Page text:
Evening Journal Office
Chicago, Nov 21, 64
Hon Richard Yates:
Dear Sir: I write to you in reference to a matter that is entirely personal to myself, and at the outset therefore express the trust that you will excuse the act---and also that you will treat the matter of which I write as a secret between us.
Previous to the nomination of Col. F. A. Eastman as the candidate for Senator in this district, that gentleman, who has always professed and does still profess, to be a special friend of mine, (and I have regarded this profession for his part as something more than mere political influence-seeking)---came to me
with the volunteered proposition that if nominated and elected to the Senate, he would resign his office of Penitentiary Commissioner and request you to appoint me to the vacancy. As a reason for the offer, he alleged that having been an editor himself, he can appreciate the hard labor pro bono publico of any position as the working and writing and superintending editor of the Evening Journal, and being aware, as he said, that the position of Commissioner is one that I could fill faithfully and without necessitating a resignation of my editorial position, he would do all he could to get it for me, believing that I was deserving of it.
"So much, so good." In a
private conversation with Norman Williams, a friend of mine, last eve'g, I was astonished by the information that Col. Eastman had promised the same thing to him that he had clearly promised me!
Now, I am astounded at this double dealing towards friends, under such peculiar circumstances, and it has opened my eyes to Col. Eastman's unreliable character. I helped to nominate him, and did more than any other man in his district, personally and editorially, to insure his election not as by any agreement between us especially, but because of the personal interest I felt in him, and because of the knowledge I had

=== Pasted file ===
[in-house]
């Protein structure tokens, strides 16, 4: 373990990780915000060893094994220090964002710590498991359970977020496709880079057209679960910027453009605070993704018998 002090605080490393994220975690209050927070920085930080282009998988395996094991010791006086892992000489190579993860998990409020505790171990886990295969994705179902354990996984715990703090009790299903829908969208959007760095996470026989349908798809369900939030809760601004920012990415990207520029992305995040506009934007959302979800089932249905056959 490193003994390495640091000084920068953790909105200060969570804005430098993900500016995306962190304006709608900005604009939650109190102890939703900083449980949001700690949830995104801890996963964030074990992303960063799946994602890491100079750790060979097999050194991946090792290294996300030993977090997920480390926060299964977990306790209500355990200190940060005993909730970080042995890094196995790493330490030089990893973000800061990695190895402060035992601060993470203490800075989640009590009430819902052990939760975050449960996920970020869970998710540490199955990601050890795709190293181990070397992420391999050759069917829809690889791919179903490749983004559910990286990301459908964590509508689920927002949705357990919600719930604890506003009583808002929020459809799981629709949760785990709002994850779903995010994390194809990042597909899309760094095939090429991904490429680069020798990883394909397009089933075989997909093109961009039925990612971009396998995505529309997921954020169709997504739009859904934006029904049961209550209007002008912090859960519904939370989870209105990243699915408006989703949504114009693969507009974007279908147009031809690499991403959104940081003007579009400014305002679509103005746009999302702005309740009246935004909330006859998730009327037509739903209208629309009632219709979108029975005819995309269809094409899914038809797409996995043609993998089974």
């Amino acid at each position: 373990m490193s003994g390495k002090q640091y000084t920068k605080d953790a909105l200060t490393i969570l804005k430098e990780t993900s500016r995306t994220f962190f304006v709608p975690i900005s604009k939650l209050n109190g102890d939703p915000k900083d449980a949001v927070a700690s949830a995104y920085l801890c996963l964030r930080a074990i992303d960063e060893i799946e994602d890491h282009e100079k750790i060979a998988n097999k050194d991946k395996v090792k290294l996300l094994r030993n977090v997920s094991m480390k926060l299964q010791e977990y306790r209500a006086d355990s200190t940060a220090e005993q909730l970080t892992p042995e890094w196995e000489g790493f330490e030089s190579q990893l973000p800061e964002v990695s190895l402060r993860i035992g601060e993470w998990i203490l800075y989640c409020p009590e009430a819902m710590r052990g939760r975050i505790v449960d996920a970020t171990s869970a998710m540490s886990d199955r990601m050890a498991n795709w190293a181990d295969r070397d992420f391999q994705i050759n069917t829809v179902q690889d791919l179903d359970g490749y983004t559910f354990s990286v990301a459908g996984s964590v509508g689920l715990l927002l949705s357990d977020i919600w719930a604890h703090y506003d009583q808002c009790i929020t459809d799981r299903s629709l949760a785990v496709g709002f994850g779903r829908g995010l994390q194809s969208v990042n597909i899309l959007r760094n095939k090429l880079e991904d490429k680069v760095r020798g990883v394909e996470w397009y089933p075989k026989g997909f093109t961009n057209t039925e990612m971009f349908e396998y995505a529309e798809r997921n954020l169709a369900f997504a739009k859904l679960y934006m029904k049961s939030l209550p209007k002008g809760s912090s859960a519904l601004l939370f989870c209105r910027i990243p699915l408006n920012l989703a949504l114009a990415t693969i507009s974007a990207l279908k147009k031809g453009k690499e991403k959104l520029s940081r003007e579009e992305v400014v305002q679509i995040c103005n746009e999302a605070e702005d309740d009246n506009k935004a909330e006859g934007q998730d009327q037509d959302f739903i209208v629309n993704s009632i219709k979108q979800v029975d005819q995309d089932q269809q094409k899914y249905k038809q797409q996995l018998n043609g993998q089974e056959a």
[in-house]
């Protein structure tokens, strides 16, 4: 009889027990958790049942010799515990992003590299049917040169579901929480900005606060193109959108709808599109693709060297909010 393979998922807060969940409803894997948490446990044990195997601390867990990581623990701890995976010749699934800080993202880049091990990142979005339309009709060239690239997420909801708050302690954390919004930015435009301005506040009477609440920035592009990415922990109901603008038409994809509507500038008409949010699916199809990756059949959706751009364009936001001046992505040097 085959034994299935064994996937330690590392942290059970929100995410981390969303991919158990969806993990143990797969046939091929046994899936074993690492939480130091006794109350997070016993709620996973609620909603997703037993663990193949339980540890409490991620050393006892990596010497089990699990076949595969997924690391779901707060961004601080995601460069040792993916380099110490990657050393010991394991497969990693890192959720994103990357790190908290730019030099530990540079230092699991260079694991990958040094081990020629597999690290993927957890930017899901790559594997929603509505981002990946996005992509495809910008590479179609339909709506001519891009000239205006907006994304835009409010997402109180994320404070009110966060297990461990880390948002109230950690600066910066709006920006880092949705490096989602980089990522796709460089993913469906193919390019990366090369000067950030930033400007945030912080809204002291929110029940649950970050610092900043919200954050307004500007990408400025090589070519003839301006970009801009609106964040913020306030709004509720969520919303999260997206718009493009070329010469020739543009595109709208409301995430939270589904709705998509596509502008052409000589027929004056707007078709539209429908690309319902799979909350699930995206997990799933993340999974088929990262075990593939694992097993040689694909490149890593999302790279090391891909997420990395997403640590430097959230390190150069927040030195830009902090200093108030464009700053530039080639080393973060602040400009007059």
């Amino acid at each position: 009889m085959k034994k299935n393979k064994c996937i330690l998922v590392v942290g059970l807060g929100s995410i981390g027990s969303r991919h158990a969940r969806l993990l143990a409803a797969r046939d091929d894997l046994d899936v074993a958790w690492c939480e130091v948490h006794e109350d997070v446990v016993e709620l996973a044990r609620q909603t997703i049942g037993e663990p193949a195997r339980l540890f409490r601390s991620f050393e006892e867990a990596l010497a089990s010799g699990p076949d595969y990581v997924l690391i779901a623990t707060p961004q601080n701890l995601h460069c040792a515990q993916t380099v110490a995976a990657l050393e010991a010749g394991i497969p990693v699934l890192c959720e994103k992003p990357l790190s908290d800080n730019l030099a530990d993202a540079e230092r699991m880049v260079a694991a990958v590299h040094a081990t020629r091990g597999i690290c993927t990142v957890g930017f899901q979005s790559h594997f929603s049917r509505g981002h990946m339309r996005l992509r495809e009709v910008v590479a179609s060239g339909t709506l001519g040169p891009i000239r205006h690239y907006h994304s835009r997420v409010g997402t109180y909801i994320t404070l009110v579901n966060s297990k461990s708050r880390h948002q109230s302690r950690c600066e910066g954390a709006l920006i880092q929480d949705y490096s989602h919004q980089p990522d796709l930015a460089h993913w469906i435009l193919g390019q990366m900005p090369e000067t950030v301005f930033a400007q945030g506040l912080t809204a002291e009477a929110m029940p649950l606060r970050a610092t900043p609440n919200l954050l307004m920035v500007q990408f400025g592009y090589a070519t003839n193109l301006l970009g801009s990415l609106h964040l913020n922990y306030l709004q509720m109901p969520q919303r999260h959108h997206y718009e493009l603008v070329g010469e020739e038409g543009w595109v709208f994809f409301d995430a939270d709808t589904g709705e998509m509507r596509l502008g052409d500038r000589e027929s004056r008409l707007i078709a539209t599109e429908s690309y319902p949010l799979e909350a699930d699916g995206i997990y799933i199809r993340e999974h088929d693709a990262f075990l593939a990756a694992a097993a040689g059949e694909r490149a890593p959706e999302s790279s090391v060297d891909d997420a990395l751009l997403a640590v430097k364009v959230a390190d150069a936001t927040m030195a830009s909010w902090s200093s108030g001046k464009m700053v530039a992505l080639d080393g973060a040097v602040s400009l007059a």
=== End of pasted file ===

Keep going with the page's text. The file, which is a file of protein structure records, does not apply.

of the extra intent of the Democracy to beat him, if nobody else.
Now as a matter of honor, Col. Eastman sought to resign and recommend me to your consideration for appointment to fill the vacancy. He promised me, only the day previous to your recent visit here, that he would see you and ascertain whether the things could be done, and whether you would get an understanding with Sen. Oglesby in the matter, to insure the adoption of the appointment by him, after you go out of office. I feel satisfied now that he has not kept these promises, and never intended to.
And yet, Governor, you know who I am---know how arduously I have labored as the editor of the Journal for the past four years---and know, I presume, that if party service should entitle a man to public reward, I am entitled to this. If you can bring this matter around in my favor---for I am a poor man, getting but a limited salary---you will confer a great and lasting favor upon one who has been, is and will be,
Evening Journal Chicago Nov 21st 1864
Hopes you will consider the contents of his a secret
When Col. Eastman was nominated he made a promise to him to aid him in obtaining the position of Penitentiary Commissioner when he resigned---and he says that Eastman professed to be---& he always so considered him---his fast friend. But he subsequently learned that he had made the same promise to another---hence he has lost all faith in him and he now asks your influence with Gen'l
Oglesby to obtain this position as he is a poor man & the fruits of his labors with the Journal do not afford sufficient means for support of his family &c